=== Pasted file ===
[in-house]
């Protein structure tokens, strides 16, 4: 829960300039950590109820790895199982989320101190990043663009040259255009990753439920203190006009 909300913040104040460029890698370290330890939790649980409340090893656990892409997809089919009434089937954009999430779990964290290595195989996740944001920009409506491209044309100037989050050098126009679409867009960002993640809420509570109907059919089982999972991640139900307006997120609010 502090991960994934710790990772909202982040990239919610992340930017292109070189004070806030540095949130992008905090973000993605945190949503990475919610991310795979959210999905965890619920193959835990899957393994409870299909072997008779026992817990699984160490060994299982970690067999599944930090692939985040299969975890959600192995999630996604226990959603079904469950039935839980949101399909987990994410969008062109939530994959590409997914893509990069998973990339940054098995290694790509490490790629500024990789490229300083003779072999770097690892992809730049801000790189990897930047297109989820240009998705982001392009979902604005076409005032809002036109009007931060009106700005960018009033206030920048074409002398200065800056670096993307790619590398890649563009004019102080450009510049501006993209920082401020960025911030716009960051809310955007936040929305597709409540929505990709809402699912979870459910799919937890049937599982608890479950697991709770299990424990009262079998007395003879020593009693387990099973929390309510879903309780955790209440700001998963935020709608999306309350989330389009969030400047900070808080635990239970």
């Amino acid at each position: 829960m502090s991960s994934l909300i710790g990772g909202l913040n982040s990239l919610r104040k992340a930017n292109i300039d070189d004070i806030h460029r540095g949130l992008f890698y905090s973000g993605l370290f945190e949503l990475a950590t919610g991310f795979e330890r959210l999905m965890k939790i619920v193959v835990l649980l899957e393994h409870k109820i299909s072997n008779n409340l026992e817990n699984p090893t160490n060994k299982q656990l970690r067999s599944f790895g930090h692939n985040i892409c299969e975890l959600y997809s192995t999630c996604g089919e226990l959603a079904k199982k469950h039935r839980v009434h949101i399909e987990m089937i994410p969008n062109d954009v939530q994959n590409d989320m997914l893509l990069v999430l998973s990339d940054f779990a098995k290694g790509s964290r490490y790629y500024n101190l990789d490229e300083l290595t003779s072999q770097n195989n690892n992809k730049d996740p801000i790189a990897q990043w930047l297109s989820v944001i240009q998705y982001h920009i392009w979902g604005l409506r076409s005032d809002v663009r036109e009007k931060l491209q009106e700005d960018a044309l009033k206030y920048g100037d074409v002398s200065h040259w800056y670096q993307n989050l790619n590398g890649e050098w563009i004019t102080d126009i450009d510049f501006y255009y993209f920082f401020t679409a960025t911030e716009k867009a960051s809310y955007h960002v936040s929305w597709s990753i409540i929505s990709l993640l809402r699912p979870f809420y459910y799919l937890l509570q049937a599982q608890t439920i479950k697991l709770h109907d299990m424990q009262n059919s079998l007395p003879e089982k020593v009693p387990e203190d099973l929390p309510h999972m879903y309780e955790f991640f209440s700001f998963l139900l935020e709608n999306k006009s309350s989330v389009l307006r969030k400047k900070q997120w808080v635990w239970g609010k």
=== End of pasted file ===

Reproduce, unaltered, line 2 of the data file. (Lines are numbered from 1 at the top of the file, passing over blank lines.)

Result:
């Protein structure tokens, strides 16, 4: 829960300039950590109820790895199982989320101190990043663009040259255009990753439920203190006009 909300913040104040460029890698370290330890939790649980409340090893656990892409997809089919009434089937954009999430779990964290290595195989996740944001920009409506491209044309100037989050050098126009679409867009960002993640809420509570109907059919089982999972991640139900307006997120609010 502090991960994934710790990772909202982040990239919610992340930017292109070189004070806030540095949130992008905090973000993605945190949503990475919610991310795979959210999905965890619920193959835990899957393994409870299909072997008779026992817990699984160490060994299982970690067999599944930090692939985040299969975890959600192995999630996604226990959603079904469950039935839980949101399909987990994410969008062109939530994959590409997914893509990069998973990339940054098995290694790509490490790629500024990789490229300083003779072999770097690892992809730049801000790189990897930047297109989820240009998705982001392009979902604005076409005032809002036109009007931060009106700005960018009033206030920048074409002398200065800056670096993307790619590398890649563009004019102080450009510049501006993209920082401020960025911030716009960051809310955007936040929305597709409540929505990709809402699912979870459910799919937890049937599982608890479950697991709770299990424990009262079998007395003879020593009693387990099973929390309510879903309780955790209440700001998963935020709608999306309350989330389009969030400047900070808080635990239970």